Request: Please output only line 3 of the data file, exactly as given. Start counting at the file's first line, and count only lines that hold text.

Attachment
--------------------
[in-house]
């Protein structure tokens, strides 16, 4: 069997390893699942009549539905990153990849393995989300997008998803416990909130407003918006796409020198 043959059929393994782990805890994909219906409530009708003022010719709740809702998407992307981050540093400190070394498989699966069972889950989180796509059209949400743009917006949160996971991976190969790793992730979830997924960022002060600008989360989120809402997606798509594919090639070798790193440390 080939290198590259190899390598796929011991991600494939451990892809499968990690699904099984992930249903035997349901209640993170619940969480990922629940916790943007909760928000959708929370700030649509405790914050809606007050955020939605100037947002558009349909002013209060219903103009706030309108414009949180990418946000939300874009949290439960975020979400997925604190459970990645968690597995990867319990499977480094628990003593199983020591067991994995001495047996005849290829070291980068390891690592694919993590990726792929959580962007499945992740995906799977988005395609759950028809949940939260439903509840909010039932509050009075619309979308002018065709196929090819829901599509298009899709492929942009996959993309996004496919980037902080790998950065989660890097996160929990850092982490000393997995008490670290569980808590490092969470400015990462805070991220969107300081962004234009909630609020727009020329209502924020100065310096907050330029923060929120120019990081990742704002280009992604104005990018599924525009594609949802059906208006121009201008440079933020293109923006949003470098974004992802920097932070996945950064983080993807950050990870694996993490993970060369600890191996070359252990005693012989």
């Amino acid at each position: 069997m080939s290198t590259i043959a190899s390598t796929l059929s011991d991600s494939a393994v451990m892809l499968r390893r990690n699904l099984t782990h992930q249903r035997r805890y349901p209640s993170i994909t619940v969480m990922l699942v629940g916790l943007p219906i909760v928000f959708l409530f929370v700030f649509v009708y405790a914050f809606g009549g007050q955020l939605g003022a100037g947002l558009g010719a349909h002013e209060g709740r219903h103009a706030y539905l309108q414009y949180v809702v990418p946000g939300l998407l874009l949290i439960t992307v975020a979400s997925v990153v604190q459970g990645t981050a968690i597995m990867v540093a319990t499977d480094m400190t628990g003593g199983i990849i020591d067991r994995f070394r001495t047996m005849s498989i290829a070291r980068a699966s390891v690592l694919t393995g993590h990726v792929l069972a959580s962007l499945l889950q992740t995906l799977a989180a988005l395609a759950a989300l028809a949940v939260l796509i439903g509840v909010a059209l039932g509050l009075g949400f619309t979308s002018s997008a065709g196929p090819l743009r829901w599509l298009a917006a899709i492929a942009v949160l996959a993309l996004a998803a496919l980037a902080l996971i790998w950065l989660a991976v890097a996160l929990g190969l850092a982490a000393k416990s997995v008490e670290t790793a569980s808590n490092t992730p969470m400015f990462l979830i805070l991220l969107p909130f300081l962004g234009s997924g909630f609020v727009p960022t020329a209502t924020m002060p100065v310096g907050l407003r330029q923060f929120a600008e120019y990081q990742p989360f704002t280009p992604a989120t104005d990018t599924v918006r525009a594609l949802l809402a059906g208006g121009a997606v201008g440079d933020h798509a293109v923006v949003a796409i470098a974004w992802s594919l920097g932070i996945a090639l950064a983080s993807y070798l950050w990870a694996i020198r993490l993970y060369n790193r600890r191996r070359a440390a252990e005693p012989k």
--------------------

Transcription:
């Amino acid at each position: 069997m080939s290198t590259i043959a190899s390598t796929l059929s011991d991600s494939a393994v451990m892809l499968r390893r990690n699904l099984t782990h992930q249903r035997r805890y349901p209640s993170i994909t619940v969480m990922l699942v629940g916790l943007p219906i909760v928000f959708l409530f929370v700030f649509v009708y405790a914050f809606g009549g007050q955020l939605g003022a100037g947002l558009g010719a349909h002013e209060g709740r219903h103009a706030y539905l309108q414009y949180v809702v990418p946000g939300l998407l874009l949290i439960t992307v975020a979400s997925v990153v604190q459970g990645t981050a968690i597995m990867v540093a319990t499977d480094m400190t628990g003593g199983i990849i020591d067991r994995f070394r001495t047996m005849s498989i290829a070291r980068a699966s390891v690592l694919t393995g993590h990726v792929l069972a959580s962007l499945l889950q992740t995906l799977a989180a988005l395609a759950a989300l028809a949940v939260l796509i439903g509840v909010a059209l039932g509050l009075g949400f619309t979308s002018s997008a065709g196929p090819l743009r829901w599509l298009a917006a899709i492929a942009v949160l996959a993309l996004a998803a496919l980037a902080l996971i790998w950065l989660a991976v890097a996160l929990g190969l850092a982490a000393k416990s997995v008490e670290t790793a569980s808590n490092t992730p969470m400015f990462l979830i805070l991220l969107p909130f300081l962004g234009s997924g909630f609020v727009p960022t020329a209502t924020m002060p100065v310096g907050l407003r330029q923060f929120a600008e120019y990081q990742p989360f704002t280009p992604a989120t104005d990018t599924v918006r525009a594609l949802l809402a059906g208006g121009a997606v201008g440079d933020h798509a293109v923006v949003a796409i470098a974004w992802s594919l920097g932070i996945a090639l950064a983080s993807y070798l950050w990870a694996i020198r993490l993970y060369n790193r600890r191996r070359a440390a252990e005693p012989k």